Bourbon Glazed Cornish Hens

These Bourbon Glazed Cornish Hens are going to steal the show on your holiday table! A sweet and thick bourbon glaze coats these little chickens perfectly, and they couldn’t be easier to make!

We love serving these Cornish hens on a bed of our Rice Pilaf with Almonds & Cranberries and a whole lot of our Sweet Cornbread on the side!

Cornish hens on a platter with rice

Bourbon Glazed Cornish Hens Recipe

While these Bourbon Glazed Cornish Hens are wonderful for the holidays, they’re easy enough to make for Sunday dinners or even a nice dinner during the week! All you need to do is tie them up, make a quick glaze and off to the oven they go.

So if you don’t have enough of a crowd to make a Whole Roasted Turkey or this gorgeous Bourbon Glazed Ham, these Cornish Hens will be just the right amount!

Cornish hens with a bourbon glaze on a platter with rice

What Are Cornish Hens?

Cornish Hens (also known as Rock Cornish Game Hen) are produced from a cross between Cornish and White Plymouth Rock chicken breeds. These little chicken are bred to have a larger breast, which makes for a delicious dinner for those that don’t like the dark meat, and they usually weigh in at about 2 – 2 1/2 pounds each.

You can serve Cornish Hens as an individual portion, but most commercial Cornish hens sold in stores today are big enough for two people. An easy way to serve them to a group is to cut the chicken down the middle before serving. 

Bourbon Glazed Cornish Hens on a platter with rice pilaf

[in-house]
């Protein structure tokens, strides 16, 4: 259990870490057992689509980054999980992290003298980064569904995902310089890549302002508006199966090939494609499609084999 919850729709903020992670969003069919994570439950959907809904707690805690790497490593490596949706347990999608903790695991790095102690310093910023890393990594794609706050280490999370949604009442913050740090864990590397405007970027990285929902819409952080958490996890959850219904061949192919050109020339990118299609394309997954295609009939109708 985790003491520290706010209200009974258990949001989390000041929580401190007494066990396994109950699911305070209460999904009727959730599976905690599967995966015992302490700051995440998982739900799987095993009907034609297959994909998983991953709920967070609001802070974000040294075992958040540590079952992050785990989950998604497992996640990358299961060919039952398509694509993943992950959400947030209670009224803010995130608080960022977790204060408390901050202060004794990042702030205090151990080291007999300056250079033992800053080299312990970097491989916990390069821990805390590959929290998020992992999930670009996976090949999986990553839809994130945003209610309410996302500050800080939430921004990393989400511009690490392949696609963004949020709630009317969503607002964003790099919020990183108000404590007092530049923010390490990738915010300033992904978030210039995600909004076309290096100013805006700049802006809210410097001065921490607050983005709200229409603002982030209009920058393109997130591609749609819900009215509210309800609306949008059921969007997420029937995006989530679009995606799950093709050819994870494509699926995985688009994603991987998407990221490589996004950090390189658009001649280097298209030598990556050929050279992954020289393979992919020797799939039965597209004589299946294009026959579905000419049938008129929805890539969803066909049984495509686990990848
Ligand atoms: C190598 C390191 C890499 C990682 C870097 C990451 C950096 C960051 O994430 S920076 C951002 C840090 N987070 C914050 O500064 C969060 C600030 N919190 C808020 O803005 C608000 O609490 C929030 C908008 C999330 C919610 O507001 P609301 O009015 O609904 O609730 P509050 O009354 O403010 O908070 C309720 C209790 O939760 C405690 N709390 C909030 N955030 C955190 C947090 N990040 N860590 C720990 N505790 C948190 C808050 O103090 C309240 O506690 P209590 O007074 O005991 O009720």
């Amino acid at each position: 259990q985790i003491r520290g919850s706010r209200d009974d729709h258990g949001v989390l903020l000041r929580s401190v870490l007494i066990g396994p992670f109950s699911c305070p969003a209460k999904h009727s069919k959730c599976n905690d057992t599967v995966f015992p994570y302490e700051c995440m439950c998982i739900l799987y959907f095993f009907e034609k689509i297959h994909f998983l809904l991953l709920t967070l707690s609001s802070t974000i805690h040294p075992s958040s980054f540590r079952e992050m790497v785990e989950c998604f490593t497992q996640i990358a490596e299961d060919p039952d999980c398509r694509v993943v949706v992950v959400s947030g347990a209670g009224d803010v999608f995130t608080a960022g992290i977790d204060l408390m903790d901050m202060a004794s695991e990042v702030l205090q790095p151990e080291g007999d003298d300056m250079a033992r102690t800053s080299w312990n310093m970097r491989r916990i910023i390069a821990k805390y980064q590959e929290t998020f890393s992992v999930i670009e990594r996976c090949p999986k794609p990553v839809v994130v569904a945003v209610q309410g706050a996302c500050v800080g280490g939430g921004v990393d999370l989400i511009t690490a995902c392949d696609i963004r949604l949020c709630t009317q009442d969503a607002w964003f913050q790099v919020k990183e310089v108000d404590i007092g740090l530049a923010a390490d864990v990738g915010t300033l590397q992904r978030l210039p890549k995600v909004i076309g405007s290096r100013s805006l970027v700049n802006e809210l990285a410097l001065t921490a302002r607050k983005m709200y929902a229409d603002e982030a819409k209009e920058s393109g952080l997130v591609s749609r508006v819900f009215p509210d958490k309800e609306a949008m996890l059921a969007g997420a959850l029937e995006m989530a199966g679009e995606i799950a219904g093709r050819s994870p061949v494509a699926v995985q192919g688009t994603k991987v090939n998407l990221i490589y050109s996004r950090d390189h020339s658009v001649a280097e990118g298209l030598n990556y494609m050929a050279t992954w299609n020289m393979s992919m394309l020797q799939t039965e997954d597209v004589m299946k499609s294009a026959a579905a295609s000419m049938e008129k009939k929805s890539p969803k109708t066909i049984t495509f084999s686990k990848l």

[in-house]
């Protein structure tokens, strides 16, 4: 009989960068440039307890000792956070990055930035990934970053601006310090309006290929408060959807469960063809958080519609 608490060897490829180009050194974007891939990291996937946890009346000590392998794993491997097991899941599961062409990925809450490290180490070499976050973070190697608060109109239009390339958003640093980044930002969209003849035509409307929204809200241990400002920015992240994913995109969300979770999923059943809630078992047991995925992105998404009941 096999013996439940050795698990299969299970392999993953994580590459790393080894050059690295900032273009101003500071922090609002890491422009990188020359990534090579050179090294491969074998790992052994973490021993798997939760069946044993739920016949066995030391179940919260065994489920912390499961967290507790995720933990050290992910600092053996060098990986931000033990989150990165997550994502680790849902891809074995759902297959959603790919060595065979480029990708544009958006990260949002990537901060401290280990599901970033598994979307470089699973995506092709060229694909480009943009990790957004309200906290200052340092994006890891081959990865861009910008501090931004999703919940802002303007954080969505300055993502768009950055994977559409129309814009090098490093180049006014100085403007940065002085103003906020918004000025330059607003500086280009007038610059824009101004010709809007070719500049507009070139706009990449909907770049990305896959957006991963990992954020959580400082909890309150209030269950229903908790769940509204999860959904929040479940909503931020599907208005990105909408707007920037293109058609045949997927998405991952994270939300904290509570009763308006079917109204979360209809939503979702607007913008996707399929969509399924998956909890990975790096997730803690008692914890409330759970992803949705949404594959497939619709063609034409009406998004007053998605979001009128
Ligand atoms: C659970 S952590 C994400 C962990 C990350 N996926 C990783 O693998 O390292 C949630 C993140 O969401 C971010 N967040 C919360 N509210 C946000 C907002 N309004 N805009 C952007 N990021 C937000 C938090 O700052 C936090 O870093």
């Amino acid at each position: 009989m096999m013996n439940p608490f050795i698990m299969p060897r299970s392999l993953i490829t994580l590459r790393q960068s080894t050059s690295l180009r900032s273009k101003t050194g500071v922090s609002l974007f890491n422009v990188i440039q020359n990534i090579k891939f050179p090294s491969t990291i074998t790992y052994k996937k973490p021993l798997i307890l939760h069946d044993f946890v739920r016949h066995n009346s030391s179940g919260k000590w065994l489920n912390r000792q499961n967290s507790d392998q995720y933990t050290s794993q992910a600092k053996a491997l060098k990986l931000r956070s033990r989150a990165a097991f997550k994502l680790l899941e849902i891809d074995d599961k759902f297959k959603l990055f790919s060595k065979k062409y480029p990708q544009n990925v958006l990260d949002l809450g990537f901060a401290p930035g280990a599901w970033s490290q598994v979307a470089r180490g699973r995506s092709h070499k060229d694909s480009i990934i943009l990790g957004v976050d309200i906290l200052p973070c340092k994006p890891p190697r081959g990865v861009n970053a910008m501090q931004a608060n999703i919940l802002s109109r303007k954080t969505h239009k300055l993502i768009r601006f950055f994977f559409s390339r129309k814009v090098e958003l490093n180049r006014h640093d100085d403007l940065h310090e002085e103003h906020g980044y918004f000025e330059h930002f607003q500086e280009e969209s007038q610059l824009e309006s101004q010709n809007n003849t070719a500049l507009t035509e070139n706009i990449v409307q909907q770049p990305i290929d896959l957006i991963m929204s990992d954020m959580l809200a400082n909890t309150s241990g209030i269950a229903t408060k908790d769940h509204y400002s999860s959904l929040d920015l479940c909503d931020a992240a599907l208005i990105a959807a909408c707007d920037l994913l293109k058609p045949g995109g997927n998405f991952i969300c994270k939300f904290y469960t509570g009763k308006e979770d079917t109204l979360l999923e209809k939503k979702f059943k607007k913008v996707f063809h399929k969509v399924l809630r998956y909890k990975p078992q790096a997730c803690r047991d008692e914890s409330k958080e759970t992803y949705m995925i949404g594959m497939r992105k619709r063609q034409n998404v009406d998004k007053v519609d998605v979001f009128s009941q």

Why Do You “Truss” A Chicken Or Turkey Before Cooking?

Trussing means to tie a chicken or turkey up so that the wings and legs stay tucked into the body of the bird, ensuring an even cooking time. If you don’t truss your chicken then the legs and wings will be done way before the body of the bird is, causing them to be overdone or even burn.

Trussing a chicken or turkey also makes for a nicer presentation when serving because you get that perfectly tucking in bird like you see in our pictures here. Trussing only takes a few minutes to do and anyone can do it!

Of course there are super professional ways to truss a chicken, but as long as you get some kitchen twine and get everything nice and tucked in, you’re good to go.

Cornish Hen trussed on a baking sheet

When Do You Glaze The Cornish Hens?

A big mistake people make when adding barbecue sauce or any type of glaze to their meat or poultry when cooking is that they add it too soon. Barbecue sauce and glaze recipes like this bourbon glaze tend to have some sort of sugar in it to make them sweet and sugar will burn if added too soon to your meat.

These Bourbon Glazed Cornish Hens are just about cooked when the glazes gets added, just about 5 minutes before the chickens are done. This will let the Cornish hens finish cooking and give the glaze time to get caramelized and set on the Cornish hens.

Cornish Hen bring glazed with a bourbon glaze

How Do You Serve Cornish Hens?